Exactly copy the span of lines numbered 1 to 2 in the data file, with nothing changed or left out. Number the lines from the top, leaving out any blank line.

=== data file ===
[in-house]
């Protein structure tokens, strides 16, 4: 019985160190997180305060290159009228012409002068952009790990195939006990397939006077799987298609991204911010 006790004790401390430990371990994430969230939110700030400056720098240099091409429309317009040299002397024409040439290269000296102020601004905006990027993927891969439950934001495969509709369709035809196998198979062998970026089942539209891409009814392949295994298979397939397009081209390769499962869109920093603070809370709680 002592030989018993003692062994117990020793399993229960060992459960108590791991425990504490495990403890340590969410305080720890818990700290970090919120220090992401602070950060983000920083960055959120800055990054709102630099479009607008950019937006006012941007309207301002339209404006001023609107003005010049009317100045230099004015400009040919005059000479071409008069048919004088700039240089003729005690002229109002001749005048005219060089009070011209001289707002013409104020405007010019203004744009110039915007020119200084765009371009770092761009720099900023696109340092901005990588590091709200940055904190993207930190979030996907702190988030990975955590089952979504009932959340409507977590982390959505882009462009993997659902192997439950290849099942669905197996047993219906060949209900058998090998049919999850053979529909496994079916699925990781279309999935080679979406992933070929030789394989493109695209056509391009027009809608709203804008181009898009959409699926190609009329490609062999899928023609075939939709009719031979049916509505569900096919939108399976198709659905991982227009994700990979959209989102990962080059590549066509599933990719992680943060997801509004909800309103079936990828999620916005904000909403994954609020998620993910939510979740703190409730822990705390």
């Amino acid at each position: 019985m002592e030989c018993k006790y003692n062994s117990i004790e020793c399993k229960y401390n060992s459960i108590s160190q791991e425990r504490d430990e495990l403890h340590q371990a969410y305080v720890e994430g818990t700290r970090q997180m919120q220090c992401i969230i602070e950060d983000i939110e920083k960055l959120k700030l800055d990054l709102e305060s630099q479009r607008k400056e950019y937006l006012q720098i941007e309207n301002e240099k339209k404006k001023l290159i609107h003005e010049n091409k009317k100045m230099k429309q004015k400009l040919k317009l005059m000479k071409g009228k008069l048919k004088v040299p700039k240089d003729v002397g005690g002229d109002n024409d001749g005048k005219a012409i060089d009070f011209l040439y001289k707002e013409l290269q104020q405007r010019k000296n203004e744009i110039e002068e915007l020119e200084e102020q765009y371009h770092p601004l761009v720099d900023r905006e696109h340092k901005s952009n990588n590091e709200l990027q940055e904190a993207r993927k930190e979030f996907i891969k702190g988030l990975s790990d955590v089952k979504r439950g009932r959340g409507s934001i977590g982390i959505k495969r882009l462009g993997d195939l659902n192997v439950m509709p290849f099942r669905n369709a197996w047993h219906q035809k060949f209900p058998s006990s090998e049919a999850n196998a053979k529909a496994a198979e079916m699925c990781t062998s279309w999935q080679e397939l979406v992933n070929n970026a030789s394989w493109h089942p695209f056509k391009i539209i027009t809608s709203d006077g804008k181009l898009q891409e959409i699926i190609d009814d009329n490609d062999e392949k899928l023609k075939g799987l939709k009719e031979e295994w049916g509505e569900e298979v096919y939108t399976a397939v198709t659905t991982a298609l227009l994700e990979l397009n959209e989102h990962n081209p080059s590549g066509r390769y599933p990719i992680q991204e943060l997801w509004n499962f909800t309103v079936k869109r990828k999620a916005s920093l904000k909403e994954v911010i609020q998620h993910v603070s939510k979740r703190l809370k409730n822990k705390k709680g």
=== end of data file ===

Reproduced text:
[in-house]
């Protein structure tokens, strides 16, 4: 019985160190997180305060290159009228012409002068952009790990195939006990397939006077799987298609991204911010 006790004790401390430990371990994430969230939110700030400056720098240099091409429309317009040299002397024409040439290269000296102020601004905006990027993927891969439950934001495969509709369709035809196998198979062998970026089942539209891409009814392949295994298979397939397009081209390769499962869109920093603070809370709680 002592030989018993003692062994117990020793399993229960060992459960108590791991425990504490495990403890340590969410305080720890818990700290970090919120220090992401602070950060983000920083960055959120800055990054709102630099479009607008950019937006006012941007309207301002339209404006001023609107003005010049009317100045230099004015400009040919005059000479071409008069048919004088700039240089003729005690002229109002001749005048005219060089009070011209001289707002013409104020405007010019203004744009110039915007020119200084765009371009770092761009720099900023696109340092901005990588590091709200940055904190993207930190979030996907702190988030990975955590089952979504009932959340409507977590982390959505882009462009993997659902192997439950290849099942669905197996047993219906060949209900058998090998049919999850053979529909496994079916699925990781279309999935080679979406992933070929030789394989493109695209056509391009027009809608709203804008181009898009959409699926190609009329490609062999899928023609075939939709009719031979049916509505569900096919939108399976198709659905991982227009994700990979959209989102990962080059590549066509599933990719992680943060997801509004909800309103079936990828999620916005904000909403994954609020998620993910939510979740703190409730822990705390």